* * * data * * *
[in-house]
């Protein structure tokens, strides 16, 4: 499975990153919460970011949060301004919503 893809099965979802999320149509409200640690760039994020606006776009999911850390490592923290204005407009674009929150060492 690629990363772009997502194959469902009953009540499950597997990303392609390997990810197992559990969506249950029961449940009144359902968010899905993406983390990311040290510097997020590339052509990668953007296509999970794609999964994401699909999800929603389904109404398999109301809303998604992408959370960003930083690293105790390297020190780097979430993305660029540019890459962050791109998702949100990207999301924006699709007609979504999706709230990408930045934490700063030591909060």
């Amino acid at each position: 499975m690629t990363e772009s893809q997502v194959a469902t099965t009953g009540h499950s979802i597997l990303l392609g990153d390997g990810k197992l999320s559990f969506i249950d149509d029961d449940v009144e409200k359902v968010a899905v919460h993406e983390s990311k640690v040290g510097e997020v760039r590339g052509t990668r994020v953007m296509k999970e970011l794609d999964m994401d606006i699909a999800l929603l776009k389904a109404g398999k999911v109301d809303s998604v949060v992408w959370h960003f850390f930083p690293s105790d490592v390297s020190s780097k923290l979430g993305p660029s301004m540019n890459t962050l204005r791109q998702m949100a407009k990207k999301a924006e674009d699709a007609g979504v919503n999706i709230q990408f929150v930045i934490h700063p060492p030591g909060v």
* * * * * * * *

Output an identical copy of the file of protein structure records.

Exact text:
[in-house]
């Protein structure tokens, strides 16, 4: 499975990153919460970011949060301004919503 893809099965979802999320149509409200640690760039994020606006776009999911850390490592923290204005407009674009929150060492 690629990363772009997502194959469902009953009540499950597997990303392609390997990810197992559990969506249950029961449940009144359902968010899905993406983390990311040290510097997020590339052509990668953007296509999970794609999964994401699909999800929603389904109404398999109301809303998604992408959370960003930083690293105790390297020190780097979430993305660029540019890459962050791109998702949100990207999301924006699709007609979504999706709230990408930045934490700063030591909060």
């Amino acid at each position: 499975m690629t990363e772009s893809q997502v194959a469902t099965t009953g009540h499950s979802i597997l990303l392609g990153d390997g990810k197992l999320s559990f969506i249950d149509d029961d449940v009144e409200k359902v968010a899905v919460h993406e983390s990311k640690v040290g510097e997020v760039r590339g052509t990668r994020v953007m296509k999970e970011l794609d999964m994401d606006i699909a999800l929603l776009k389904a109404g398999k999911v109301d809303s998604v949060v992408w959370h960003f850390f930083p690293s105790d490592v390297s020190s780097k923290l979430g993305p660029s301004m540019n890459t962050l204005r791109q998702m949100a407009k990207k999301a924006e674009d699709a007609g979504v919503n999706i709230q990408f929150v930045i934490h700063p060492p030591g909060v």